In a recent decision, an Ontario court awarded a mother $3,000 for a father’s “hard-ball tactics” in a dispute over attendance of their daughter’s hockey tournament.

What Happened?

At issue was the enforcement of a consent order between two parents.

Pursuant to the 2015 consent order, the parents shared joint custody of their 9-year old daughter. The daughter had her primary residence with the mother, while the father had specified access which included alternate weekends, every Tuesday, and alternate Thursdays.

The daughter was actively involved in a girls’ hockey league, which both parents encouraged. 

In 2019, the parents were notified of two upcoming hockey tournaments; the first was set to occur during the mother’s custody weekend and the second fell on the father’s access weekend. The mother confirmed to the father that this meant that each of them would be allowed to take the child to one of the tournaments on their respective weekends.

However, the father took the position that he intended to take the child to the first tournament and sent the mother emails to this effect.

Subsequent to these emails, the father’s lawyer also sent a letter to the mother’s counsel which stated:

“Kindly advise your client [the mother] that our client [the father] is taking the weekend […] to take [the daughter] to her hockey tournament.”

By the time of trial, the parents had agreed that the mother would take the daughter to the tournament.

However, the mother worried that because of the father’s unilateral action, he would exercise his Thursday access the day before the tournament and would not return the child. She wanted a police enforcement clause.

The father stated there was no need for any enforcement clause because he had never threatened to take unilateral action, and that he could be trusted to respect the court order. He claimed that he merely “requested” to take the child to the tournament.  

Decision

The court rejected the father’s argument, calling his claims “disingenuous”. The court stated:

“The father didn’t “request.”  His lawyer sent a letter announcing that this was the way it was going to be, take it or leave it. [I]t is quite troubling that experienced counsel would send a letter which so openly and flagrantly shows contempt for an existing court order. Counsel can request that orders be changed. But when counsel unilaterally announce that their client is changing an order whether the other party likes it or not, counsel are exposing themselves (and their client) to enormous unwanted repercussions.

I do not accept the [father]’s suggestion that he was merely “requesting.”  He was acting in a heavy-handed manner and this created needless anxiety for the child who should be allowed to enjoy hockey tournaments without worrying about related conflict between parents.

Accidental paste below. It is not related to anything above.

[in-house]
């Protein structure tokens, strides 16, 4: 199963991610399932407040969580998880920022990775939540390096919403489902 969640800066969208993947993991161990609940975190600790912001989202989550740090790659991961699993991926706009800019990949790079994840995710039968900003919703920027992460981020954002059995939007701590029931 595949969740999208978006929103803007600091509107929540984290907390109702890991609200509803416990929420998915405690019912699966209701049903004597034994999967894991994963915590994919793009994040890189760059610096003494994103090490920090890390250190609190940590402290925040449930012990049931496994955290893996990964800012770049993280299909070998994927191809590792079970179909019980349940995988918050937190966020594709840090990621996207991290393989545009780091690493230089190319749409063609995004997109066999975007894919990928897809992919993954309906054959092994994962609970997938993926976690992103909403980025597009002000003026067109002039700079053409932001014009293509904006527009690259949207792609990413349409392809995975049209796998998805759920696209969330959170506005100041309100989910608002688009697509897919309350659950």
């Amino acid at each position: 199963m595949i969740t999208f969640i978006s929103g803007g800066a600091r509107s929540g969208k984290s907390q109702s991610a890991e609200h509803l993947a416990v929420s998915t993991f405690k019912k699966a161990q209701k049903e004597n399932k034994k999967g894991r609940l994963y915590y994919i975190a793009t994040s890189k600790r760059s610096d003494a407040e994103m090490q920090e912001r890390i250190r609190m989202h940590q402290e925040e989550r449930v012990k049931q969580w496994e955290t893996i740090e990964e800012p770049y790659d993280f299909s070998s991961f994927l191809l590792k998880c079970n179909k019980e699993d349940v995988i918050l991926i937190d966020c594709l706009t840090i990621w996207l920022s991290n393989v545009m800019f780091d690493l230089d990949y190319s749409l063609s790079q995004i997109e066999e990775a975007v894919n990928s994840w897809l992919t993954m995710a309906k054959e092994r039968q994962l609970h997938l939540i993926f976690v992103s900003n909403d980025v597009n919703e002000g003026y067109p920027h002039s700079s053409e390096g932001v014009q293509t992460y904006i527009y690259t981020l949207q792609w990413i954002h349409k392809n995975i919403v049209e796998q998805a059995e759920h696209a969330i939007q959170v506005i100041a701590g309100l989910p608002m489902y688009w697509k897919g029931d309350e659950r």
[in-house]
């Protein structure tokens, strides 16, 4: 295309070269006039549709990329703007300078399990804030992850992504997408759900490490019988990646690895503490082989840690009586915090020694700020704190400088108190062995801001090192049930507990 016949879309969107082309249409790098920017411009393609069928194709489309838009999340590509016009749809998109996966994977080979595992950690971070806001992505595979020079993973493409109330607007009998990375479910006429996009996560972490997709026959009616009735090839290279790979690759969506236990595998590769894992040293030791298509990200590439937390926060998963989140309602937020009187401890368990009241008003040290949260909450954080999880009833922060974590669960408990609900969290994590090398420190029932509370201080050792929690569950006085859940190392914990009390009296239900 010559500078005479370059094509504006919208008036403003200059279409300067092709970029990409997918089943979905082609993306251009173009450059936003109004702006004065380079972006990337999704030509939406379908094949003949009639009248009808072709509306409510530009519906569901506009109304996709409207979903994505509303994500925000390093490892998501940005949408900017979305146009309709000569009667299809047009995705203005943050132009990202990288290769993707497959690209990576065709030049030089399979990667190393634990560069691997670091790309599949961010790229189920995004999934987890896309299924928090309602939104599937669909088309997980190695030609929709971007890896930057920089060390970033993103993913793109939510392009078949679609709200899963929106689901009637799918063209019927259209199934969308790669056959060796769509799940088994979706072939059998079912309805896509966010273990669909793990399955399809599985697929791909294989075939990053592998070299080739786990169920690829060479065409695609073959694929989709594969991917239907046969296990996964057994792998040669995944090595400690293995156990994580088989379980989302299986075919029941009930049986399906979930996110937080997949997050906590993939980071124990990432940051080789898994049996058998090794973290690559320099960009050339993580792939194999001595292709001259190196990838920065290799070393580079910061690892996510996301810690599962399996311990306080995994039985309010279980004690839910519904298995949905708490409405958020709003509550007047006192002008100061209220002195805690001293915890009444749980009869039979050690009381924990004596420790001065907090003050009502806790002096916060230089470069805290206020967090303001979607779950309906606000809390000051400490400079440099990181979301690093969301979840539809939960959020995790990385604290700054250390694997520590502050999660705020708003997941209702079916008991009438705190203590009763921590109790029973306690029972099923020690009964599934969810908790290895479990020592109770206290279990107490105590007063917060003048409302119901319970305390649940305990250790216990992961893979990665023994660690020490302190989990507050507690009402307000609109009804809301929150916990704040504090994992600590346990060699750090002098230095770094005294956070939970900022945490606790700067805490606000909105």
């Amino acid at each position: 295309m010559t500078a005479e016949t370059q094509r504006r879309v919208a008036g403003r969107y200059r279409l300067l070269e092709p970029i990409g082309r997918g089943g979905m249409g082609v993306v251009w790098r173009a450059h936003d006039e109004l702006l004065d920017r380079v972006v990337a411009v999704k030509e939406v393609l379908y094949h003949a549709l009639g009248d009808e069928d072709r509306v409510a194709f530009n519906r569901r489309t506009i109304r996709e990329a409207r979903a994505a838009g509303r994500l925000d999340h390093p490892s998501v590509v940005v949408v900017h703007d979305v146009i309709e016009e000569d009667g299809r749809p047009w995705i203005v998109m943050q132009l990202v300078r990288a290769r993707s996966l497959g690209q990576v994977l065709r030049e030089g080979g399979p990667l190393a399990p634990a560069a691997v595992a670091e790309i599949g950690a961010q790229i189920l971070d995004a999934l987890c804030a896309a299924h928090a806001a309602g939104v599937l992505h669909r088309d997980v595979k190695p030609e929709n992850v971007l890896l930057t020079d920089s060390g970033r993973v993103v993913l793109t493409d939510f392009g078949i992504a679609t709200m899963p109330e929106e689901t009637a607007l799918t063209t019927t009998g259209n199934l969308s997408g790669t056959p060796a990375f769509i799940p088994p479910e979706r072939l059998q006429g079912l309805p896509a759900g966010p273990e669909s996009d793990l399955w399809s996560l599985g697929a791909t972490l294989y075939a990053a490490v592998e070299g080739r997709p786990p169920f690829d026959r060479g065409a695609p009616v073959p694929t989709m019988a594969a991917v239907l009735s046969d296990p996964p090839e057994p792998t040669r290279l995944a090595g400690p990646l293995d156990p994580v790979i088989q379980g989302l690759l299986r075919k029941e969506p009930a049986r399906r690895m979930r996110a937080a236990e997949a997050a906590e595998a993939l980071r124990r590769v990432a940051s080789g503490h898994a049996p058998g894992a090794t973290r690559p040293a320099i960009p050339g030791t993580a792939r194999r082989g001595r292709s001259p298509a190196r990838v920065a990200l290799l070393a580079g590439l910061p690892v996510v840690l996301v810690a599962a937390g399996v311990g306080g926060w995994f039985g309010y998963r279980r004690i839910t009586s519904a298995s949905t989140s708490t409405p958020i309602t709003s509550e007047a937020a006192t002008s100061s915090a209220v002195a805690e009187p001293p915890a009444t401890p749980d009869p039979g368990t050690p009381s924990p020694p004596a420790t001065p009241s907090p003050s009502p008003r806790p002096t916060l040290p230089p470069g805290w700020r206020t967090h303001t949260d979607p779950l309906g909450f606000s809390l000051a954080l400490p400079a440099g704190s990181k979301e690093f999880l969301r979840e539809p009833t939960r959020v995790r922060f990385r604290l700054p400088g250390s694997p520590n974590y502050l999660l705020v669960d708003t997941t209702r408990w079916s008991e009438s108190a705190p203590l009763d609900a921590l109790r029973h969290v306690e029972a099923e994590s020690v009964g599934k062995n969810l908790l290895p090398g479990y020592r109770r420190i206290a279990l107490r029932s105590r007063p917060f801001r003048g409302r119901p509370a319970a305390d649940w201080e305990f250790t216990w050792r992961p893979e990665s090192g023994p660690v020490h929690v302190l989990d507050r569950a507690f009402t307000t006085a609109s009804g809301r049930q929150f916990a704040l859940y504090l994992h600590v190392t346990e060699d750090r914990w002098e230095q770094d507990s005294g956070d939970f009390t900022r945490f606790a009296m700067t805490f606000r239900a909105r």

I wish to make it clear to both of these parents that I am trying to send a very strong signal. Don’t engage in hard-ball tactics when it comes to parenting issues.”

As a result, the court agreed with the mother that she and the daughter both required an absolute assurance that there wouldn’t be any more uncertainty or jeopardy with respect to the hockey tournament weekend. However, the court did not agree that a police enforcement clause was appropriate in the case. It stated that the court’s goal is to protect the child and police involvement could potentially upset and therefore harm the daughter. Additionally, the court stated that police involvement in a parenting dispute would not help and witnessing a parent getting into trouble with the law could harm the child emotionally. Finally, the court stated that if a court’s objective is to prevent or discourage inappropriate parental behaviour, it must create sanctions which scare offending parents without scaring the child.

The court acknowledged that the father promised that he would return the daughter after his Thursday visit. As a result, the court refused to issue a police enforcement order, but stated that if he did fail to return the child his access would automatically be suspended pending further order, because parents need to clearly understand that unilateral withholding of a child will have severe and immediate consequences.

Finally, the court considered the mother’s request for an award of $3,000 in costs. The court granted the mother’s request, explaining:

“The [father]’s behaviour was outrageous, and falls into the “high conflict” category that we strive to discourage in this building. We can’t have parents unilaterally changing important time sharing orders, and we can’t have lawyers sending intimidating letters. […]

Unreasonable parents need to understand that hard-ball tactics can backfire in a very expensive way.”

Get Advice

At Feigenbaum Law, our goal is to help you move forward following the breakdown of a relationship while retaining as much financial stability as possible and ensuring your children are provided for. Mark Feigenbaum is able to counsel his clients on all potential risks that may result from a family law dispute, not just those related strictly to the breakdown of a marriage. Contact Mark online or call him at (905) 695-1269 or toll-free at (877) 275-4792 to book a consultation.